A New Study Shows a Link Between PTSD and Sleep Apnea
Posted by Vets National Advocates on June 08, 2015 in Veterans News
A new study shows that veterans living with post-traumatic stress disorder (PTSD) could have a higher risk for developing obstructive sleep apnea (OSA).
The study of 195 Iraq and Afghanistan veterans 21 to 59 years old who visited a VA outpatient PTSD clinic showed that the likelihood for developing high risk OSA increased with increasing severity of PTSD.
For those suffering from PTSD and OSA, these conditions can affected their everyday life and may never go away. If you or a loved one has been denied the benefits you need, we can help.
Of the nearly 200 veterans included in the study, 69.2 percent had a high risk for sleep apnea, and that risk increased as the severity of PTSD symptoms increased.
The results showed that for every increase in the severity of PTSD symptoms, there was an associated 40 percent increase in the probability of screening as a high risk for sleep apnea.
According to the authors of the study, younger veterans with PTSD are rarely screened for sleep apnea. However, the results show that this age group should be tested so that they can be appropriately diagnosed and have the opportunity for treatment.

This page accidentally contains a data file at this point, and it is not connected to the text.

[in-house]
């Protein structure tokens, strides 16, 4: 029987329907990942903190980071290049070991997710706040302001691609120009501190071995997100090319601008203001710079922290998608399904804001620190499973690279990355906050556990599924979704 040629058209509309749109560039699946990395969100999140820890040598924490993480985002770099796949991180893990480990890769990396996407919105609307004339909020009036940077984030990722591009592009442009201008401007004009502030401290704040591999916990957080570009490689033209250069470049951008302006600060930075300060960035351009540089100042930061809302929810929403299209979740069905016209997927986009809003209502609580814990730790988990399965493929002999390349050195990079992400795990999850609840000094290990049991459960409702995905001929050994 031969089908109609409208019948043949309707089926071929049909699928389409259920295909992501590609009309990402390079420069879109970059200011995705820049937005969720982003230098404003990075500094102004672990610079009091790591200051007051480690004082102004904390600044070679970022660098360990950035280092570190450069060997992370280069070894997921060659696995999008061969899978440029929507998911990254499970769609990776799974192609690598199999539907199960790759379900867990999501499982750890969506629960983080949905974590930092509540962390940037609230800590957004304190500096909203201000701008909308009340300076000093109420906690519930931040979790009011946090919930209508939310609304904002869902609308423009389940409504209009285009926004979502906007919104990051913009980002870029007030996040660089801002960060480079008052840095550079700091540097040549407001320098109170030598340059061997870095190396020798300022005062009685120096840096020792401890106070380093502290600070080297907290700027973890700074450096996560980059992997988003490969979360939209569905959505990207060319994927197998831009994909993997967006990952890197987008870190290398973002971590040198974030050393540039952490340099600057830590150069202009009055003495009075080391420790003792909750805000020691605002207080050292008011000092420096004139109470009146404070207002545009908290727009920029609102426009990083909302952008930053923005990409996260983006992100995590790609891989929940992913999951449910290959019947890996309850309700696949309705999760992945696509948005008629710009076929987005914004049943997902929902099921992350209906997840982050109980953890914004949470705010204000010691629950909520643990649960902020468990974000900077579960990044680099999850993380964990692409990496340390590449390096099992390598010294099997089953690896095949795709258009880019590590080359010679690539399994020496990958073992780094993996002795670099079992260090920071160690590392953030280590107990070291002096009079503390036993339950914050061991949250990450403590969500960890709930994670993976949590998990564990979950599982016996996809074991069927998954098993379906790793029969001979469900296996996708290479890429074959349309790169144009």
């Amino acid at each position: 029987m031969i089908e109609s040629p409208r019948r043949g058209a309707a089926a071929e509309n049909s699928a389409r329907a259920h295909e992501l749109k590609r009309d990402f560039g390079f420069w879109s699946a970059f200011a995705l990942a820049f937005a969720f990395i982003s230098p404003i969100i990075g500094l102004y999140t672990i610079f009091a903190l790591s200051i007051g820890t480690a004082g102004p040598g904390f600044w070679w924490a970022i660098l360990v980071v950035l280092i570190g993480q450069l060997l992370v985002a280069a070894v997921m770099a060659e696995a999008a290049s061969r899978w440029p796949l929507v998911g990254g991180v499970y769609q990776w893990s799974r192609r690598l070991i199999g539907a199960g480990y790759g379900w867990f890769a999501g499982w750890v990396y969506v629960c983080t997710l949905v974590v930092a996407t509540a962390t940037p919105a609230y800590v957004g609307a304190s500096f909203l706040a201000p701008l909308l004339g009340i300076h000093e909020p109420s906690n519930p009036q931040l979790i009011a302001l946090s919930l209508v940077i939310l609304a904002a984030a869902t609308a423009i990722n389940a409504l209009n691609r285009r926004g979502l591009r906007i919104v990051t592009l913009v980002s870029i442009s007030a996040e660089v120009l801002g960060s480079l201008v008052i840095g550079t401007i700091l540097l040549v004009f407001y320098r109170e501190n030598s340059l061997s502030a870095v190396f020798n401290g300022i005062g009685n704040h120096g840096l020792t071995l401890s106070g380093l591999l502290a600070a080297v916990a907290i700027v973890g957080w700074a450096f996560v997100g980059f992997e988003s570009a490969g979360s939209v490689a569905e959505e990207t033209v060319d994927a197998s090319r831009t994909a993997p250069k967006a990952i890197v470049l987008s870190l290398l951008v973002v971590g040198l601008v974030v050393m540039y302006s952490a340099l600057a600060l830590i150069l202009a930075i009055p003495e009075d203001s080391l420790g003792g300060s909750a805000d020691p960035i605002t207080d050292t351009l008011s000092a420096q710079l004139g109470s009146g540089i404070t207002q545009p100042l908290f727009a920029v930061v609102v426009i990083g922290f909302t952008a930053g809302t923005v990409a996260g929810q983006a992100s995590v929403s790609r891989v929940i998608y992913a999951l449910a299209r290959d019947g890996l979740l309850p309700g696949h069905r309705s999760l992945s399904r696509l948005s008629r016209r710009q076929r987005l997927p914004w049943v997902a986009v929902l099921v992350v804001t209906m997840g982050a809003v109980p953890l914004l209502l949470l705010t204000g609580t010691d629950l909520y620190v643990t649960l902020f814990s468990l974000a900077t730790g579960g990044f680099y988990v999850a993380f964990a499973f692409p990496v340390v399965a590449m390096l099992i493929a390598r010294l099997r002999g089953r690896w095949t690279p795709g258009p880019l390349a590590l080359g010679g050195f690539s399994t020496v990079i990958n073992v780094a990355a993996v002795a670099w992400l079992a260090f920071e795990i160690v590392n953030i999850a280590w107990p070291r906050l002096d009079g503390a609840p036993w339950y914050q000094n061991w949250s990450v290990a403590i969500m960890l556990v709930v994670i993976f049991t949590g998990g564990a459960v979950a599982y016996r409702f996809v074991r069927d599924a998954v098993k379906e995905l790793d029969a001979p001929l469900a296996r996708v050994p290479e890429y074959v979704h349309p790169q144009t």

While further long-term studies need to be conducted to identify the underlying relationship between the two conditions, it is clear that the chronic stress of PTSD can cause disturbed sleep, sleep deprivation and sleep fragmentation.
When the sleepless nights and severe side effects of PTSD affect your day-to-day activities, you may require additional support from the government. Vets National Advocates are here to help if your claim for disability benefits has been denied.
Contact our office today for a free consultation. We will walk with you through the appeals process.